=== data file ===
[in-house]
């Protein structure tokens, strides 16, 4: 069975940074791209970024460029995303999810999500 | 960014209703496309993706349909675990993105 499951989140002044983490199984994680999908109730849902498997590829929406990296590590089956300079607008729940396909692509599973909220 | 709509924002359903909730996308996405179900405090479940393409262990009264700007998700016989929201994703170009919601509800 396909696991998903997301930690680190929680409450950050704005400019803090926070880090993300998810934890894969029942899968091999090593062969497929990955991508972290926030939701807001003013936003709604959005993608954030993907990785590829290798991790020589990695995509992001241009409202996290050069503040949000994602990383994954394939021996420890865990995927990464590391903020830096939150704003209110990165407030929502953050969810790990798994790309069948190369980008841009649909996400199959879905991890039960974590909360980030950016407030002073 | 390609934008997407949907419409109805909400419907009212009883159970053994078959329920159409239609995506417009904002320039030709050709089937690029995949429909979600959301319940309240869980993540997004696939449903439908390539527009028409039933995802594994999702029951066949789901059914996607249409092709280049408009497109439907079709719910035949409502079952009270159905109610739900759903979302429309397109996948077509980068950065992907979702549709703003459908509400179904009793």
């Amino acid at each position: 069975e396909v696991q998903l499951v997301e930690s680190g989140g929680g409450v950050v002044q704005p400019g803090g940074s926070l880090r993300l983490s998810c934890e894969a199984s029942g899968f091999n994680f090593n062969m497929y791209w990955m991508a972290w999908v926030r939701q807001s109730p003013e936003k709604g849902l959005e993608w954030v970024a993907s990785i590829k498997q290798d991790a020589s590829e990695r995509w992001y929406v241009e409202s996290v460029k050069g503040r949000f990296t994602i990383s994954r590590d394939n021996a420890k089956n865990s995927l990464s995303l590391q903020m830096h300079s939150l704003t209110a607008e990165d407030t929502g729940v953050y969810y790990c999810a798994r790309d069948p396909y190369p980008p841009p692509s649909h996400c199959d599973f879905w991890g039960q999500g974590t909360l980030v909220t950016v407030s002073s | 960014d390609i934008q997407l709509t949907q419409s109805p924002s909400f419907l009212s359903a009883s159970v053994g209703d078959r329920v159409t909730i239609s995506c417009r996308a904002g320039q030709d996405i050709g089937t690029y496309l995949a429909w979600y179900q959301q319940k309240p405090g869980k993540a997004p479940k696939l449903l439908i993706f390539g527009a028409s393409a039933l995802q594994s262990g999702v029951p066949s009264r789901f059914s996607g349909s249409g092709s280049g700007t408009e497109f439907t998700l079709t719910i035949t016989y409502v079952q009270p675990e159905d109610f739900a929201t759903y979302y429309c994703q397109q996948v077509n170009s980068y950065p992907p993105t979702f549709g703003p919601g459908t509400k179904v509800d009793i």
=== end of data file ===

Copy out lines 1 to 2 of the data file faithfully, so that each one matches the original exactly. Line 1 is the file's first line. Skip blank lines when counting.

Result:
[in-house]
């Protein structure tokens, strides 16, 4: 069975940074791209970024460029995303999810999500 | 960014209703496309993706349909675990993105 499951989140002044983490199984994680999908109730849902498997590829929406990296590590089956300079607008729940396909692509599973909220 | 709509924002359903909730996308996405179900405090479940393409262990009264700007998700016989929201994703170009919601509800 396909696991998903997301930690680190929680409450950050704005400019803090926070880090993300998810934890894969029942899968091999090593062969497929990955991508972290926030939701807001003013936003709604959005993608954030993907990785590829290798991790020589990695995509992001241009409202996290050069503040949000994602990383994954394939021996420890865990995927990464590391903020830096939150704003209110990165407030929502953050969810790990798994790309069948190369980008841009649909996400199959879905991890039960974590909360980030950016407030002073 | 390609934008997407949907419409109805909400419907009212009883159970053994078959329920159409239609995506417009904002320039030709050709089937690029995949429909979600959301319940309240869980993540997004696939449903439908390539527009028409039933995802594994999702029951066949789901059914996607249409092709280049408009497109439907079709719910035949409502079952009270159905109610739900759903979302429309397109996948077509980068950065992907979702549709703003459908509400179904009793």